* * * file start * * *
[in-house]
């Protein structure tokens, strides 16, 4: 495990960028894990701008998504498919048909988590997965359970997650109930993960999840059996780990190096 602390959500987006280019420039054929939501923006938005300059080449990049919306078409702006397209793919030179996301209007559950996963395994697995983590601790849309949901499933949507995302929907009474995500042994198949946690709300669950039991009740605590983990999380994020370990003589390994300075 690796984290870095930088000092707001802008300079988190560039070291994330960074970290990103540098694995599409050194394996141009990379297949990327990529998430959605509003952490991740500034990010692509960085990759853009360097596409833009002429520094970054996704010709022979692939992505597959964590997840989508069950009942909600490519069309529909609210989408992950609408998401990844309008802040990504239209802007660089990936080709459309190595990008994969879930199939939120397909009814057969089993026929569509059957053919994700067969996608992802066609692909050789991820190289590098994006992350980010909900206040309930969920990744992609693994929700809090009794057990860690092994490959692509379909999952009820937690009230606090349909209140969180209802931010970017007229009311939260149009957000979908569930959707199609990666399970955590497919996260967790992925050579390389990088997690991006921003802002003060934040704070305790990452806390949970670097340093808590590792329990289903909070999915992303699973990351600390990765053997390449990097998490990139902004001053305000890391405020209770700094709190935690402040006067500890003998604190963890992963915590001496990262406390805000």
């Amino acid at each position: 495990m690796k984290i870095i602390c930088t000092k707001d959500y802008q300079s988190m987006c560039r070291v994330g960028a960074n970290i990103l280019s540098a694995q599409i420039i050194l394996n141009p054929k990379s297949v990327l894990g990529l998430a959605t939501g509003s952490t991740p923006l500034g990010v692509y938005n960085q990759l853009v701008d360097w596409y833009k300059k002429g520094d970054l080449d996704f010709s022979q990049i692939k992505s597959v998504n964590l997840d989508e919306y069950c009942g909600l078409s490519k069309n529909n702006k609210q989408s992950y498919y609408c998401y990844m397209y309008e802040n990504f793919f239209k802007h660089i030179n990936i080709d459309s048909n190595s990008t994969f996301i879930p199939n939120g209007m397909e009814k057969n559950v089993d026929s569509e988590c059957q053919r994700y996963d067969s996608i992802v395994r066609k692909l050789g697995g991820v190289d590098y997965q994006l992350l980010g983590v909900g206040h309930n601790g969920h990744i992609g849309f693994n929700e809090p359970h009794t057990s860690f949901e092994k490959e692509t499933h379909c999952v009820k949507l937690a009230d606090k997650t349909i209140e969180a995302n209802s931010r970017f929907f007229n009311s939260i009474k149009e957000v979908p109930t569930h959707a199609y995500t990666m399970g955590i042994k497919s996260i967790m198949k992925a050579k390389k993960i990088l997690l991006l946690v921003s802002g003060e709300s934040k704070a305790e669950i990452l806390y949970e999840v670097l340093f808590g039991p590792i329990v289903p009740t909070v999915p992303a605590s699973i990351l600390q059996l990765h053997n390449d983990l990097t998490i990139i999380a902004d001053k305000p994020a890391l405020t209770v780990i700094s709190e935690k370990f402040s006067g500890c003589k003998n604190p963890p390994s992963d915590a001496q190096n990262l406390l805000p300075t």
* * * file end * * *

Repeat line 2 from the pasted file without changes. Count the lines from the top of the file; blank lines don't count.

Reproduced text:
């Protein structure tokens, strides 16, 4: 495990960028894990701008998504498919048909988590997965359970997650109930993960999840059996780990190096 602390959500987006280019420039054929939501923006938005300059080449990049919306078409702006397209793919030179996301209007559950996963395994697995983590601790849309949901499933949507995302929907009474995500042994198949946690709300669950039991009740605590983990999380994020370990003589390994300075 690796984290870095930088000092707001802008300079988190560039070291994330960074970290990103540098694995599409050194394996141009990379297949990327990529998430959605509003952490991740500034990010692509960085990759853009360097596409833009002429520094970054996704010709022979692939992505597959964590997840989508069950009942909600490519069309529909609210989408992950609408998401990844309008802040990504239209802007660089990936080709459309190595990008994969879930199939939120397909009814057969089993026929569509059957053919994700067969996608992802066609692909050789991820190289590098994006992350980010909900206040309930969920990744992609693994929700809090009794057990860690092994490959692509379909999952009820937690009230606090349909209140969180209802931010970017007229009311939260149009957000979908569930959707199609990666399970955590497919996260967790992925050579390389990088997690991006921003802002003060934040704070305790990452806390949970670097340093808590590792329990289903909070999915992303699973990351600390990765053997390449990097998490990139902004001053305000890391405020209770700094709190935690402040006067500890003998604190963890992963915590001496990262406390805000």